The seething mass of bodies all packed into one place is a stark reminder of just how big games have become since I was but a lad in the ’90s where it was still seen, along with comics, as a geeky hobby. Now it seems everyone plays games, either casually on a phone or tablet for a few minutes a day or on a custom PC that costs a terrifying amount of money. Games are just part of everyday life now, and conventions are springing up all over the place. Now there are people from all walks of life celebrating a medium that has gone from strength to strength. Walking the concrete floors are kids, teenagers, moms, dads, businessmen, grandfathers, grandmothers and more. There are no barriers now that games have gotten almost complete mainstream acceptance, and it’s amazing to see.
In the past, I’ve often failed to see the appeal of gaming orientated laptops, largely because their battery life is so short that taking one on a train journey or something seems a bit pointless if there’s no nearby wall socket handy. Still, sitting in the middle of the woods playing The Witcher 3 is kind of cool. The laptop I was using to do this is the ST-Plus from Thunderobot, a predominantly western company who are now seeking to move into the eastern market with their products. As this is my first laptop review let’s see if I can muddle through this with my already limited dignity intact.
I’ll be the first to admit that while I previously found the idea of a mat for boardgames appealing it was never something I considered actually owning for myself because it always felt like a frivolous purchase made by people who have far more disposable income than myself. Now, though, I have to admit that having a mat made gaming a lot more comfortable. So let’s check out the Big Viking Mat, eh?
The Mass Effect franchise is important to me, perhaps even more so than my own nieces. Given the choice between Mass Effect 2 and my nieces I’d be clutching that box to my heart faster than you could call social services. Sure, like most people I was left somewhat aghast at how the third game wrapped up the entire story, and to this day I’ve still only played Mass Effect 3 twice, despite it having numerous great moments leading up to that controversial finish. However, I’ve played Mass Effect and Mass Effect 2 about a dozen times each, equalling hundreds of hours spent saving the galaxy and hanging out with a crew of characters that have become ingrained in my mind. A new entry in this beloved series, then, is one hell of an exciting prospect for me and to legions of fans everywhere. It has been five years since Bioware capped the original trilogy and there’s a lot of expectation for this fresh take. Have they screwed it up? A little bit, yup.
Who are you, and what do you do? I’m Daniel Charbit, UK consumer brand & category merchandising manager at Dell By the time this Q&A gets published you’ll be on the floor of PC Gamer Weekender! Feeling excited? Will you be very busy across the weekend? I’m really excited! […]
Platforms: PC, Xbox One, PS4 Reviewed On: PC Developer: Dambuster Studios Publisher: Deep Silver Singleplayer: Yes Multiplayer: Co-op Review code provided free of charge by the publisher. The Homefront license isn’t one I saw coming back, despite the fact that it seemed to have some potential. The first […]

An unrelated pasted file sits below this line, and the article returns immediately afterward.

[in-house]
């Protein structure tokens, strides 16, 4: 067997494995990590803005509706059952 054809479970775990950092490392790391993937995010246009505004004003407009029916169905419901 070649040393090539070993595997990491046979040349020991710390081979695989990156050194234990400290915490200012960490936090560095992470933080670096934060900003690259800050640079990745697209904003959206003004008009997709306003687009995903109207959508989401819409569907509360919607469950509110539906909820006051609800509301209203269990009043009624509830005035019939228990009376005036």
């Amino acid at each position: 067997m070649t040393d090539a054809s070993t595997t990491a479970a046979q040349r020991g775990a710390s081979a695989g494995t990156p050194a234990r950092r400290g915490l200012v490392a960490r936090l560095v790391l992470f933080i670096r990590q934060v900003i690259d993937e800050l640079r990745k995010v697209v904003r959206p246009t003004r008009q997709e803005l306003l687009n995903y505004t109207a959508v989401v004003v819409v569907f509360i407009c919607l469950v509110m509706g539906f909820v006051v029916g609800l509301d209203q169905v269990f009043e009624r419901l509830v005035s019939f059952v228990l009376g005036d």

Offworld Trading Company is the very first game from Mohawk Games. A company’s first attempt is always interesting because you’re seeing the birth of a potential new giant in the land of videogame development, or the inevitable sinking of yet another company doomed to fail. But of course many first attempts tend to be rough around the edges, perhaps showing signs of what the team is capable of years down the road but ultimately lacking in the here and now. Offworld Trading Company, though, is brilliant.
Platforms: PC Reviewed On: PC Developer: Sunglight Games Publisher: KISS ltd Singleplayer: Yes Multiplayer: No Review code provided free of charge by the publisher. If there’s one thing that you should know about videogame development it’s that you should never annoy a programmer. They are a nervous species […]
With the game due for release within the next month, not counting potential further delays, I’m going to keep this preview short and to the point, mostly just tackling the skirmish mode so that when I go to review the full game I’ll still have plenty to talk about. Currently if you buy the game you’ll get access to the ongoing beta that should hopefully result in the game being reasonably balanced in time for launch. Purchasing now or within two months of launch also means you grab an early adopters bonus of sorts in the form of two new factions for free, whenever they’re ready. The point is the game is essentially on sale now, and that means people deserve to know if it’s any good.
Robinson Crusoe is the kind of game that scares people away with its collection of tokens and cards and tiles that contribute to a tabletop experience that’s actually quite easy to understand once everything clicks. You’ve got to make it through the rulebook first, though, which spans 20-pages and isn’t great at explaining how everything works, leaving a lot of ambiguities that must be waded through. It’s worth the effort, though, as this is a thematic and very well designed game that places you into the role of a person stranded on a mysterious island who must survive the random events that will befall you every turn while trying to make good decisions about building shelter, hunting animals, creating items, gathering resources and exploring the island.